The subject of medicine and the knowledge of healing were well known in ancient times. The Talmud mentions cures for a long list of maladies, including at least one cure that is more advanced than what medical technology offers today. It describes a type of surgery to remove a brain tumor, in which a drug was given to the patient to put him to sleep and a mixture of herbs was boiled, cooled, and poured on the patient’s head until his skull became soft, allowing it to be cut open and the growth removed. Two millennia before MRIs and CT scans, medical practitioners had a way to determine the exact location of a brain tumor and an incredibly detailed understanding of human anatomy.

Unfortunately, many, if not all, of those remedies were specific to that era, and with passage of time, directions for their use were forgotten, along with much of the medical wisdom alluded to in the Talmud.

In recent centuries, however, we have seen remarkable advances in the field of medicine. Before the microscope revealed to us the hidden world of bacteria, physicians never dreamt that creatures existed that were invisible to the naked eye.

The size of average bacteria is about two microns by half a micron (a micron being a millionth of a meter, or a millionth of 39.37 inches). This means that laid end to end, there are 500,000 bacteria in a meter (or in 39.37 inches), or 2,000,000 lying side by side.

The first step towards discovering the existence of bacteria was taken by the Dutch scientist Antony van Leeuwenhoek (1632-1723), using an early form of microscope which he helped develop. This was a simple brass plate fitted with a single polished lens capable of magnifying 200 times. Despite its relatively weak power, it allowed Leeuwenhoek to discern tiny creatures moving within materials taken from between people’s teeth.

But it was only in the second half of the 19th century that the existence of bacteria and their role as vectors of disease was finally verified. The famous French scientist Louis Pasteur (1822-1895) was the most important 19th century researcher of microorganisms and their relationship to various diseases. After discovering the existence of bacteria, Pasteur introduced disinfectant methods into hospitals and clinics to rid them of these invisible menaces. Prior to Pasteur’s work, a single dirty scalpel might have been used to perform multiple surgeries, unwittingly transferring bacteria from one patient to another, thus resulting in an extremely high death rate among surgery patients. No one had previously drawn a connection between the bacteria-laden instruments and patient deaths. After Pasteur introduced his disinfectant methods, patient death rates dropped sharply.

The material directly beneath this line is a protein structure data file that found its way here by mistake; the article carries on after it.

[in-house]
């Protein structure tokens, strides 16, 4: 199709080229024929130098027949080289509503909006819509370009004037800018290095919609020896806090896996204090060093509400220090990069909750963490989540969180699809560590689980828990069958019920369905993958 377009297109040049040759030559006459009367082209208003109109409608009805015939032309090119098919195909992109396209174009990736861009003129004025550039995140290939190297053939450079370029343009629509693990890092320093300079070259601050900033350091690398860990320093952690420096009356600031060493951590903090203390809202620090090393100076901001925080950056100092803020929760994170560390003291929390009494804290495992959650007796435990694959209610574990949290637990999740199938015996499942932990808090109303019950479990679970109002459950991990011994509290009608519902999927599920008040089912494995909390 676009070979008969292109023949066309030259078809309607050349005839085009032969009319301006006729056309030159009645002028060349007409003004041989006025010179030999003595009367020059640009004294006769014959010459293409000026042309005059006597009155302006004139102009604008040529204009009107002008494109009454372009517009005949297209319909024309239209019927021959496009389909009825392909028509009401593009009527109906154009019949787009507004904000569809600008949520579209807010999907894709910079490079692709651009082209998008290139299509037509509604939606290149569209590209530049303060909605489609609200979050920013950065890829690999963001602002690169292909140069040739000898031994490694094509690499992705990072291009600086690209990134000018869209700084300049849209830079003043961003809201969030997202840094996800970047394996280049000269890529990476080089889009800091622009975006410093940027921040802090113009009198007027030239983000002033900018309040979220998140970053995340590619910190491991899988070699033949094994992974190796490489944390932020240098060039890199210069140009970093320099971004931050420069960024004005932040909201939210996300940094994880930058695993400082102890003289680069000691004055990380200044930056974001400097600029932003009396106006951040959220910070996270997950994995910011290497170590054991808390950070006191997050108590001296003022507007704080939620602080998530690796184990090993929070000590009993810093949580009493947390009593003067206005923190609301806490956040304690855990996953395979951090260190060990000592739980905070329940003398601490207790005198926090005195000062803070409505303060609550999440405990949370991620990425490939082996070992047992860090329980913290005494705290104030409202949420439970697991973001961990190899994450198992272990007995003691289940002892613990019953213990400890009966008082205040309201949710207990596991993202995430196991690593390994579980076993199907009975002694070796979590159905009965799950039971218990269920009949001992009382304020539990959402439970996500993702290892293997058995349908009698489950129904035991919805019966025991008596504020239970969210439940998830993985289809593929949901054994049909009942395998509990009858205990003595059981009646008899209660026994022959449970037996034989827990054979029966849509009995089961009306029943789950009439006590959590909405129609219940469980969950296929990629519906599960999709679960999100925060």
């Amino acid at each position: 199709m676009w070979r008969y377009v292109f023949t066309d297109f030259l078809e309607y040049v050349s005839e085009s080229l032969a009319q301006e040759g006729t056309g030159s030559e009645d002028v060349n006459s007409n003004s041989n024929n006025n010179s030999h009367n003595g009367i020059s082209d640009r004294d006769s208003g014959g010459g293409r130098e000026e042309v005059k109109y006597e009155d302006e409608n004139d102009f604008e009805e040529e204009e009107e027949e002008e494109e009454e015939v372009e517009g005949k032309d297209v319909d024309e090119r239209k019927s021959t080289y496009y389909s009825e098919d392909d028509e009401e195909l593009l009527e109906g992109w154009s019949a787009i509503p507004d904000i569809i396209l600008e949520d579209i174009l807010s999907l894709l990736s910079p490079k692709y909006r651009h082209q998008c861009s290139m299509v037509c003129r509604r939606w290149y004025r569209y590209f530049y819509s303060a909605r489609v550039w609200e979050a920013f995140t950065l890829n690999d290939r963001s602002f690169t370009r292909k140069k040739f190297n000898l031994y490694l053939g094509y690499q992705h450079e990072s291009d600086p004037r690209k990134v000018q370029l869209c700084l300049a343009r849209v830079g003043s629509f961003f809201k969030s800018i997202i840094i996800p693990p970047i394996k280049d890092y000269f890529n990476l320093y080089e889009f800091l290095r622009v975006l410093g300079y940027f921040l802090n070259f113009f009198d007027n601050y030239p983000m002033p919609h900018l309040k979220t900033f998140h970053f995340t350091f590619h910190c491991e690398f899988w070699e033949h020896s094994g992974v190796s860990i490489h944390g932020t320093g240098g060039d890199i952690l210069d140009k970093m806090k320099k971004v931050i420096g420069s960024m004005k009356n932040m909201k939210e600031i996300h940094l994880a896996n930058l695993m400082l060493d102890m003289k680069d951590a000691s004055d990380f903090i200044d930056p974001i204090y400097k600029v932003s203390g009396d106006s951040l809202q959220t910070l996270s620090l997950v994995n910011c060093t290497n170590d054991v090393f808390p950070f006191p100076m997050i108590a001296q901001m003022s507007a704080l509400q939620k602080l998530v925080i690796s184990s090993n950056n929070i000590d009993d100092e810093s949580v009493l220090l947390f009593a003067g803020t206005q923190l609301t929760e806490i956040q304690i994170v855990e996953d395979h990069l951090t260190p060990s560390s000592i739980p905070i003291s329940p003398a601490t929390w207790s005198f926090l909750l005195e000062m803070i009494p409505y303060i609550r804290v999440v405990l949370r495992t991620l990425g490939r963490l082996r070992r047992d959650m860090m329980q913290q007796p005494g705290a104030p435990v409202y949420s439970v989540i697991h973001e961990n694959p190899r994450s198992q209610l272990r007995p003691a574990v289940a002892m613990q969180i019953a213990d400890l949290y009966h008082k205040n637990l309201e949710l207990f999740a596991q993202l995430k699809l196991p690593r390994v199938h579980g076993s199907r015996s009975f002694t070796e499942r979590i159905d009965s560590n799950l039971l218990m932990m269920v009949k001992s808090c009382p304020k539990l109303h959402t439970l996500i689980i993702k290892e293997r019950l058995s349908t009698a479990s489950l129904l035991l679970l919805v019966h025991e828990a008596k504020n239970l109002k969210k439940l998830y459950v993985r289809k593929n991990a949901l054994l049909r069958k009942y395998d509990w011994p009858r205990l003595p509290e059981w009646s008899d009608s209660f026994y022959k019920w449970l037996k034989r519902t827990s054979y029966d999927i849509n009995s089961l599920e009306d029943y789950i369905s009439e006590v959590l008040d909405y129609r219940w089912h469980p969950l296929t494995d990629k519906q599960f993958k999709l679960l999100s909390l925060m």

Continuing his research, Pasteur found that heat could destroy harmful bacterial present in cow’s milk. As a result of this discovery, millions of infants previously unable to breastfeed were saved from death. The process he developed was subsequently named after him – pasteurization.

It has been less than 160 years since scientists made the following important discoveries:

* The existence of bacteria.

* The fact that bacteria cause and transmit disease through the blood or other bodily secretions of an infected patient.

* The fact that bacteria can be destroyed by heat. (Another recent discovery has shown that high body temperature brought on by infections itself serves to destroy bacteria within the body.)

One of the more recent discoveries in the field of microbiology is the possibility of a person carrying a dangerous strain of bacteria without being sick, and transmitting the bacteria to others who then take ill.

Germs in the Talmud

Remarkable, long before COVID-19, the notion of invisible harmful bacteria is mentioned in ancient Jewish texts. The Shulhan Aruch (Orah Haim 170:16) rules:

“A man shall not drink from a cup then give it to another, because of life threatening dangers.”

This idea is explained in the teachings of the Tanna Rabbi Eliezer (cited by the commentary of the Taz to the Shulhan Aruch):

“For perhaps there is an illness in his body, which might go from his mouth into the cup, making his friend ill.”

Rabbi Eliezer, who lived some 2,000 years ago, already knew that: